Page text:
How much does it cost to develop a new drug? In Biogen's case, the answer is $2.5 billion.
That's the figure that CEO George Scangos gave to the World Medical Innovation Forum in Boston for its much-hyped Alzheimer's drug, according to Bloomberg's Michelle Fay Cortez.
What does $2.5 billion buy? According to the business news service, it's all-inclusive, covering R&D through two large Phase III studies slated to begin later this year as well as a new manufacturing facility that will be needed to satisfy regulators as the Big Biotech hatches ambitious plans to launch aducanumab (BIIB037) into a market with millions of prospective patients.
Scangos pronounced himself very happy with the results of the early-stage Phase Ib trial involving 166 patients, in which patients in the drug arm demonstrated a slowing rate of decline. If the drug can deliver that result in a small trial, he told Bloomberg, then the drug's benefit has to be substantial.
It's unusual for a CEO like Scangos to publicly commit to a large R&D budget like that or tout early-stage data as a sure sign of future success. But there's a lot riding on the drug, including a hefty $90 billion-plus market cap and a high stock price. On Friday, Biogen ($BIIB) rattled the markets with a major, and rare, miss on Tecfidera revenue. Analysts, meanwhile, have been keen to assign peak sales figures for aducanumab ranging up to a record $14.5 billion, which would add substantially to the company's value. Speculation about a positive gain in the future helped ease the sting of disappointing Wall Street now.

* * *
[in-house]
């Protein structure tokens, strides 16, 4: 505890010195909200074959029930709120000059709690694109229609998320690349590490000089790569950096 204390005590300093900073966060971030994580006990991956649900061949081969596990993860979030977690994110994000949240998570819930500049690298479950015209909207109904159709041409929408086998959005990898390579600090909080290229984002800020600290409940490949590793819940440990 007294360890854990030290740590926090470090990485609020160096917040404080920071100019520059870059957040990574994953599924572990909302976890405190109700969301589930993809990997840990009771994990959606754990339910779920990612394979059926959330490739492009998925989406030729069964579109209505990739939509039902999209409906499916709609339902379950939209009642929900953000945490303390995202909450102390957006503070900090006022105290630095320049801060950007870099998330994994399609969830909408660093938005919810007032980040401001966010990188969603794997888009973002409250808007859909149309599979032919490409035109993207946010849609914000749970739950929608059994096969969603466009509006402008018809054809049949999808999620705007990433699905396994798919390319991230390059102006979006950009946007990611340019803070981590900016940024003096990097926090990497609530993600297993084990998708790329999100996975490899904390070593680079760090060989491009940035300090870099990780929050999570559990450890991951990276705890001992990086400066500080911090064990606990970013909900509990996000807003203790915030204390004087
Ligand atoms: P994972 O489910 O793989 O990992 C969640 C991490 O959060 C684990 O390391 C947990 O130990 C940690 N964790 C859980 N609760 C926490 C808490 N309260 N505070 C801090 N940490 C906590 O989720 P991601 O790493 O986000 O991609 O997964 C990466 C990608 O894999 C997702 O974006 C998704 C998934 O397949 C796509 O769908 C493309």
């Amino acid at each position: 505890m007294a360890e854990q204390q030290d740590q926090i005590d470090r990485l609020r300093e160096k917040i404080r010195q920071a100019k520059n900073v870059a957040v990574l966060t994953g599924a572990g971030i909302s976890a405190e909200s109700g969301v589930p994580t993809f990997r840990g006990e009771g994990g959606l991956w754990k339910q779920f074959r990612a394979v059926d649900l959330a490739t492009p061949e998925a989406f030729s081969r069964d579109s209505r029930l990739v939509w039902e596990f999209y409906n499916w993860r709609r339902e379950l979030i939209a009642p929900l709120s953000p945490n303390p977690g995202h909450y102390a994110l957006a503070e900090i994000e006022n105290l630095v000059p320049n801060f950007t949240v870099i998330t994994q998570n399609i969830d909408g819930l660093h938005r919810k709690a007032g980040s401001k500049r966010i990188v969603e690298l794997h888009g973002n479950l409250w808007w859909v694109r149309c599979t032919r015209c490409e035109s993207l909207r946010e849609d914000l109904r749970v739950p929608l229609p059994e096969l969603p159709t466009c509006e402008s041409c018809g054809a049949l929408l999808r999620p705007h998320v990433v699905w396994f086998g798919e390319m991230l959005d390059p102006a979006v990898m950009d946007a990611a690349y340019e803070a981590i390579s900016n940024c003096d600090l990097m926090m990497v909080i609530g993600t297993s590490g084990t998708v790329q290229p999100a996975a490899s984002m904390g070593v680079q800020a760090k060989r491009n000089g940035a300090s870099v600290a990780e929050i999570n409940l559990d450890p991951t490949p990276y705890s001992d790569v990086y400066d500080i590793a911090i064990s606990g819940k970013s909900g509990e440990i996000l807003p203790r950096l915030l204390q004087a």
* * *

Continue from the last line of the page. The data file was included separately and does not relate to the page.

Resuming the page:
But Biogen also shook up some analysts with its new schedule for releasing final data from its Phase Ib Alzheimer's study. The results for the 6-mg dose will be out in July, but the 10-mg numbers will have to wait until next year, shoving a big catalyst further into the future while raising questions about the delay.
Another point that analysts tend to get lost on is that despite Biogen's initial success with a drug designed to lower levels of toxic amyloid beta in the brain, there's still no consensus over what causes the memory-robbing disease or how to stop it. And over the past decade there's been a near-universal failure rate in the clinic, along with frequent safety issues, as one confident company after the next was forced to concede failure.
Eli Lilly ($LLY) is one of the companies that's furthest along in the amyloid field, pursuing a new Phase III study of solanezumab after its first trial missed. And Merck ($MRK) has been leading the BACE race with a drug that prevents the formulation of amyloid beta, pursuing the same goal with a different mechanism.
Biogen has stirred plenty of high expectations for this drug and will have to stand by its $2.5 billion wager with questionable odds. In the meantime, the company has been executing a group-by-group internal review that has led to at least two small rounds of layoffs, heightening tensions inside a company that has enjoyed huge gains over the past 5 years.
- here's the story from Bloomberg